Alan Alda: Good Communication Can Keep Scientists and the Public in a Committed Relationship

Researchers seeking to communicate science should remember the three stages of love: attraction, infatuation and commitment.

 

Alan Alda delivered a plenary lecture at the 2014 AAAS Annual Meeting. | Atlantic Photography

CHICAGO—At the AAAS Annual Meeting, Alan Alda offered some advice to scientists looking to get "beyond a blind date" with the public. Like a lot of relationships, he suggested in his plenary lecture, this partnership needs some work.

Before a standing-room-only audience, the actor and visiting professor at the Alan Alda Center for Communicating Science at Stony Brook University said researchers seeking to communicate science should remember the three stages of love: attraction, infatuation and commitment.

Attraction is the first step in drawing nearer to a potential partner, and scientists may think they can start the wooing with words. They often persist in this belief even though studies of personal relationships show that body language and tone of voice are more important factors in attraction, Alda said.

At one point during his 11 years as host of Scientific American Frontiers on PBS, Alda interviewed a researcher who started speaking in a colder tone and using more complicated words when she stopped answering his questions and turned to the camera to give a lecture. She wasn't the only one to behave like this, he said. When the scientists focused on his questions, "they were focused on my understanding, and that brought out their real humanity."

Scientific jargon usually comes across as perplexing rather than impressive, Alda said, suggesting that researchers should strive for "plain words that are entirely accurate."

To illustrate this, he showed a video of Long Island, New York residents scratching their heads over the terms "nanotechnology" and "cosmological physics." Some members of the U.S. Congress also struggle with jargon and therefore are faced with the "difficulty of giving money to something they don't understand," Alda cautioned.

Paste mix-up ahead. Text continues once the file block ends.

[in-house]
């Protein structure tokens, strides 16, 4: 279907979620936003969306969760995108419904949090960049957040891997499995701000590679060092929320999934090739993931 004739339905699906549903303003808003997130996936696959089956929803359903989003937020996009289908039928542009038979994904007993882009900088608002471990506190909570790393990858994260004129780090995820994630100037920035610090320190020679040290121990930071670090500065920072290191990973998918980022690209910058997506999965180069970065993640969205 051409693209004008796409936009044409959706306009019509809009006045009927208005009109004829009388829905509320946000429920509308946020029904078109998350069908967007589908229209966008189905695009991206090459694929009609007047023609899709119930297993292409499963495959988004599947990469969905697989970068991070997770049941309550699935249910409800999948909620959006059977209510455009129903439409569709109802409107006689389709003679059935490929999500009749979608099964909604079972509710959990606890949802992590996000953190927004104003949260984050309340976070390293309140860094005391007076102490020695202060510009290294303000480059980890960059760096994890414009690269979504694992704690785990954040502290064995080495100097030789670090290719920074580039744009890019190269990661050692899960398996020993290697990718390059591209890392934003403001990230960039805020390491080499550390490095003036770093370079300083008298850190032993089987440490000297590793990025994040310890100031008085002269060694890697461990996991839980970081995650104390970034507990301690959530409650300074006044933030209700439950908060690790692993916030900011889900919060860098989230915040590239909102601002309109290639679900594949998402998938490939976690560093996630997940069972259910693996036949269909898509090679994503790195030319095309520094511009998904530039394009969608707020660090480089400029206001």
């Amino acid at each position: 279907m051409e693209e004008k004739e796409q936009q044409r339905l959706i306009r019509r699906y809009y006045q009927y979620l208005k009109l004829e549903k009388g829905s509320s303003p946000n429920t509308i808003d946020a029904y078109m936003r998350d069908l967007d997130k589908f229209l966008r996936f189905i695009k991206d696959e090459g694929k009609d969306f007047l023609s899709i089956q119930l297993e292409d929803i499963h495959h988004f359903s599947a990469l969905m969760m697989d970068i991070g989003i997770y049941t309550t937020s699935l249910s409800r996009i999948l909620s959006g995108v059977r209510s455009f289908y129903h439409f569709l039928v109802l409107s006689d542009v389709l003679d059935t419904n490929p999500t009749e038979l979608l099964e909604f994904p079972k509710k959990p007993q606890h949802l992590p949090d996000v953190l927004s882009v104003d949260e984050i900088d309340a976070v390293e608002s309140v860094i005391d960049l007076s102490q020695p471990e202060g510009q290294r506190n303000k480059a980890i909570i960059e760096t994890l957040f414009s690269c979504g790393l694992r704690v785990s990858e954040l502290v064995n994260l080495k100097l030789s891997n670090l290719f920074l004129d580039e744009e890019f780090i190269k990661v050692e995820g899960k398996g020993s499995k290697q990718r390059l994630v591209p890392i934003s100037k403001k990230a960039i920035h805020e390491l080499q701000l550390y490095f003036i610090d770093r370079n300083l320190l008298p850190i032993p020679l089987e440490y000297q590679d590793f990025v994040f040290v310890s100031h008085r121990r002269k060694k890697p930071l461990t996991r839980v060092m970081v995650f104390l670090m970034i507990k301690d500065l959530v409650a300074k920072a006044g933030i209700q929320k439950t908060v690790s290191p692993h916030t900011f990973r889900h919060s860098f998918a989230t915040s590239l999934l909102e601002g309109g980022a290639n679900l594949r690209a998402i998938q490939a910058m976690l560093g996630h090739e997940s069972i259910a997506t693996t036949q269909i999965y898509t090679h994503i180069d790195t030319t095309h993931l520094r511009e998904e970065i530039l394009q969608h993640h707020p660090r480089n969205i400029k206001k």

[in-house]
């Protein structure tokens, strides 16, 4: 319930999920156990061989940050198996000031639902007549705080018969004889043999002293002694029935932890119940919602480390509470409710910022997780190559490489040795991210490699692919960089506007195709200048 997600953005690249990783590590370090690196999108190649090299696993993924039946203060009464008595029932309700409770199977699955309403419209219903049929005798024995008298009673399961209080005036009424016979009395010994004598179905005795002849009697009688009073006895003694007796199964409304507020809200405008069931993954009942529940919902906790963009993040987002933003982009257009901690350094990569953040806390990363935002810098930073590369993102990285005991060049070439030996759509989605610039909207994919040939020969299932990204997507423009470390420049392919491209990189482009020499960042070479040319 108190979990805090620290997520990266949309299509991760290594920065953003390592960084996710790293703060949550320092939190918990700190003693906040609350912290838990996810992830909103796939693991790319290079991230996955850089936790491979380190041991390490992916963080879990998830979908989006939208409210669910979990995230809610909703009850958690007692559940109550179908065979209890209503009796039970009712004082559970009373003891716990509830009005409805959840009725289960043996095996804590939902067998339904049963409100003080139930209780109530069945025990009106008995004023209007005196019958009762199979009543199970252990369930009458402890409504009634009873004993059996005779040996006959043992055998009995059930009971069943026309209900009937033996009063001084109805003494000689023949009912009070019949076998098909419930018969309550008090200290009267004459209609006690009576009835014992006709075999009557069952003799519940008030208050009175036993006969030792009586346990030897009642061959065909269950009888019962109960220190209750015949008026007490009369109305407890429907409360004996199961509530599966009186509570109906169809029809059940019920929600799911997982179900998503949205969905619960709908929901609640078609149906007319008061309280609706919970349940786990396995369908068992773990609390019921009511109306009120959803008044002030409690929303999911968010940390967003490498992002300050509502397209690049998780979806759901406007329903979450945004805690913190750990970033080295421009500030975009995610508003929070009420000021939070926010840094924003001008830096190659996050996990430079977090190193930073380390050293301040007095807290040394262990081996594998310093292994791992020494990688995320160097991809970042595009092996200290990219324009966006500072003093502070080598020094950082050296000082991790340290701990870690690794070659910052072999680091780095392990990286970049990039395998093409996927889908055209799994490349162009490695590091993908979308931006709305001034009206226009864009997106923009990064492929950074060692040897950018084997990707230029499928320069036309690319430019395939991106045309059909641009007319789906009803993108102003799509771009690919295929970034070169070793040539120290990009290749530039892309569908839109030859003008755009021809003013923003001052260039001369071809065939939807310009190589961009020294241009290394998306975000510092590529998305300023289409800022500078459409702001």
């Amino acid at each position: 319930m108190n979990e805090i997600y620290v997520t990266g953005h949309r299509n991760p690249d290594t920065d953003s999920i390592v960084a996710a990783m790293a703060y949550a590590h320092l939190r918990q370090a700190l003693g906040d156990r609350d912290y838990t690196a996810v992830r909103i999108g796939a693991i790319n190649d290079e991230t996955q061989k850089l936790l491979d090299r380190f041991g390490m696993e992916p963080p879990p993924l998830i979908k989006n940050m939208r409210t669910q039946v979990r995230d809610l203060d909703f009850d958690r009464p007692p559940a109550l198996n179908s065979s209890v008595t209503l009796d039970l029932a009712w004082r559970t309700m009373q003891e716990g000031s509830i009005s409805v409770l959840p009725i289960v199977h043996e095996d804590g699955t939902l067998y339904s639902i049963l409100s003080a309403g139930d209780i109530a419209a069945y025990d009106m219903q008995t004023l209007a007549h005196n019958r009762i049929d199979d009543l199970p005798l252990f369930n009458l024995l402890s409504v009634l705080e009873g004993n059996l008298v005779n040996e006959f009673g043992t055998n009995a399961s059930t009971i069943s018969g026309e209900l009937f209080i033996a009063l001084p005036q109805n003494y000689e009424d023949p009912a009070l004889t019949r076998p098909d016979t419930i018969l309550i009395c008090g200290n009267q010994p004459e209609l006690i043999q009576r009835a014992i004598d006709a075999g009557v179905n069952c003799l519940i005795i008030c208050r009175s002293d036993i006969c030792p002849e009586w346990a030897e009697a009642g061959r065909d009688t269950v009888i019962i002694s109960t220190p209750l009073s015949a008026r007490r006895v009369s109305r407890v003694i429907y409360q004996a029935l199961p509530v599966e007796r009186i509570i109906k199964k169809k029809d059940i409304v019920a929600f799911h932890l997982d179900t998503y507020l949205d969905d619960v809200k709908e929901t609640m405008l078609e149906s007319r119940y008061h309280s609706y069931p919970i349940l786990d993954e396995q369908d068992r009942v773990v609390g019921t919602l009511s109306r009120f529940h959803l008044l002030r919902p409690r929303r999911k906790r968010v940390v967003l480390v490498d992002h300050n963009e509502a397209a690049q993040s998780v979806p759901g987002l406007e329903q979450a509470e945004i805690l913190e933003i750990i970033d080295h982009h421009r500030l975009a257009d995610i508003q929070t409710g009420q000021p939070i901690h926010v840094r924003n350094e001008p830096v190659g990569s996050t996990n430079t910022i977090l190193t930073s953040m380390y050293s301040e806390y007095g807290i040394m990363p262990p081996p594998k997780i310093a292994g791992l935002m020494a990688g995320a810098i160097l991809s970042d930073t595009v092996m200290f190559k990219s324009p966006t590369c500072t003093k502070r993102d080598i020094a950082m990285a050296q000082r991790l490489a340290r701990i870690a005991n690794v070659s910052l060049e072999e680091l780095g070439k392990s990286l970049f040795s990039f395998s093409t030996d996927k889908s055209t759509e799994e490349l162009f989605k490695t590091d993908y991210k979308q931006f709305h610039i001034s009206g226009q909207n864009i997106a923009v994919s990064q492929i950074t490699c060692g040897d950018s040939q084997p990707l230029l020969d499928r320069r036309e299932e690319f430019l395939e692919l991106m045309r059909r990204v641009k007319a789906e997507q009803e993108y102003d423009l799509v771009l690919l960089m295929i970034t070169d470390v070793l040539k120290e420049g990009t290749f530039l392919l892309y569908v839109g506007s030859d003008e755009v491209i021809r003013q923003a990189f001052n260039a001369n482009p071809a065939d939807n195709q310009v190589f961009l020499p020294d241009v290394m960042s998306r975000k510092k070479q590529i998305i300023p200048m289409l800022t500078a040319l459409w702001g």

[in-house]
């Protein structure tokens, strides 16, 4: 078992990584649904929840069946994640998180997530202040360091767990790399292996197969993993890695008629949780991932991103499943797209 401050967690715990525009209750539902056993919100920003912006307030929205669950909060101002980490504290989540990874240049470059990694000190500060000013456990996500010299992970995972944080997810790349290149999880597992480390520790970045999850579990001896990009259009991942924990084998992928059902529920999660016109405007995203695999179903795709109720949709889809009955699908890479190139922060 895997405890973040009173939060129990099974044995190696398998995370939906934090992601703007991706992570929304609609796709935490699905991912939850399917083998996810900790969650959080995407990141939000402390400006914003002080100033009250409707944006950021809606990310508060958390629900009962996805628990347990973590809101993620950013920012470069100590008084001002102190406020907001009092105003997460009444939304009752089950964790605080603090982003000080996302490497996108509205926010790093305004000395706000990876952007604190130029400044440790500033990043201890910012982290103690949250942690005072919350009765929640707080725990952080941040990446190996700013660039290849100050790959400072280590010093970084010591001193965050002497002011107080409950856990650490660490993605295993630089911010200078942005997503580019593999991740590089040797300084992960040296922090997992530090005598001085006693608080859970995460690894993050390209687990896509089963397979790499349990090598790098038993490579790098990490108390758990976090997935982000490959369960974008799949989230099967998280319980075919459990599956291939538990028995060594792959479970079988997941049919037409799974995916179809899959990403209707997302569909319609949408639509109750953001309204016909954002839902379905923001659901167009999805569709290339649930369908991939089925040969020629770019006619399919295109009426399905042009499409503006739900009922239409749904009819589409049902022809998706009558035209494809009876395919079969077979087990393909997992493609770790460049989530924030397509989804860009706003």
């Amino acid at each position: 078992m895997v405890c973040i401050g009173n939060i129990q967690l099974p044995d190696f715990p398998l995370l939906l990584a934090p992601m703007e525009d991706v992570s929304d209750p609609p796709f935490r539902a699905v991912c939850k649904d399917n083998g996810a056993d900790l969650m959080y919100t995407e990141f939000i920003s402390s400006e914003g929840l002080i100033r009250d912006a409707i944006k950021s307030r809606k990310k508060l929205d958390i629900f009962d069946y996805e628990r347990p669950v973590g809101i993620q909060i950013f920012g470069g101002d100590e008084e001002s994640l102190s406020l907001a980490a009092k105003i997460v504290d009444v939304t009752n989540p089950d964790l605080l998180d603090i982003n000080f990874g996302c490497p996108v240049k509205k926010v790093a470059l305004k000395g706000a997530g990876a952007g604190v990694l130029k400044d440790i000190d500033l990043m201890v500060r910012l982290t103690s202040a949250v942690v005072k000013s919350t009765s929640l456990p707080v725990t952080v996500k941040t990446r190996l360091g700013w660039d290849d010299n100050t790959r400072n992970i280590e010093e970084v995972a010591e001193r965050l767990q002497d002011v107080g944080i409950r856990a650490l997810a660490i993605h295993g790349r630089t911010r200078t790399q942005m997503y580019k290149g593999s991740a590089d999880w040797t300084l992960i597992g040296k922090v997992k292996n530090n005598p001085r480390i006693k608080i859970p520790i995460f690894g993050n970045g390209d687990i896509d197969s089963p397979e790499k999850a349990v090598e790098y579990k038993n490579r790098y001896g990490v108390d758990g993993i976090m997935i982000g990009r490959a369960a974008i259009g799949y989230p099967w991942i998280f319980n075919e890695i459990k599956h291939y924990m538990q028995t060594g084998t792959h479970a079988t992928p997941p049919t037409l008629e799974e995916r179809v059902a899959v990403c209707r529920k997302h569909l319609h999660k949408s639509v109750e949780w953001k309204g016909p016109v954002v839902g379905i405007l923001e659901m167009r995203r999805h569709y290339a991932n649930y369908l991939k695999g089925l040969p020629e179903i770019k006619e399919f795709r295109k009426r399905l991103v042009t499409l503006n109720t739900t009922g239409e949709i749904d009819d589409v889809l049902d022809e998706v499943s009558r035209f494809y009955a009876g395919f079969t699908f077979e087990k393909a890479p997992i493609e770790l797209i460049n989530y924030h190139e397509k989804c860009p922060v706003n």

"I can't tell you how many scientists have told me that they also don't share the same language with one another," he added. He said these missed opportunities could undermine the collaborations that have become increasingly important in solving complex problems.

The second stage of love is infatuation, where emotions rule over everything. Alda urged scientists to look for ways to bring emotion into their communication, citing research that indicates strong feelings can help create lasting memories. As part of the Stony Brook science communication program, students can take an improv theater class to help them look for and share the emotions connected to their research.

But "if you want commitment, you're going to have to listen to one another," Alda said. At this stage in the relationship between scientists and the public, he noted, there are no quick tips to follow and no substitutes for the practice and effort that goes into having a true conversation. "If we want commitment to take place, we're going to have to get aware of what's happening in the other person's mind."

He encouraged audience members to enter the Alan Alda Center's Flame Challenge as part of that conversation. Co-sponsored by AAAS, the annual contest asks researchers to answer a science question in a way that interests and enlightens an 11-year-old child. The challenge was inspired by Alda's own curiosity about what a flame was when he was 11, and the entirely unsatisfying answer of "oxidation" given by his teacher.

When scientists have an in-depth understanding of something, they sometimes forget what it is like not to know it at that depth, Alda said, comparing it to a tune heard inside one's head. "It's very hard to believe when you hear the melody, that they're not hearing the melody too."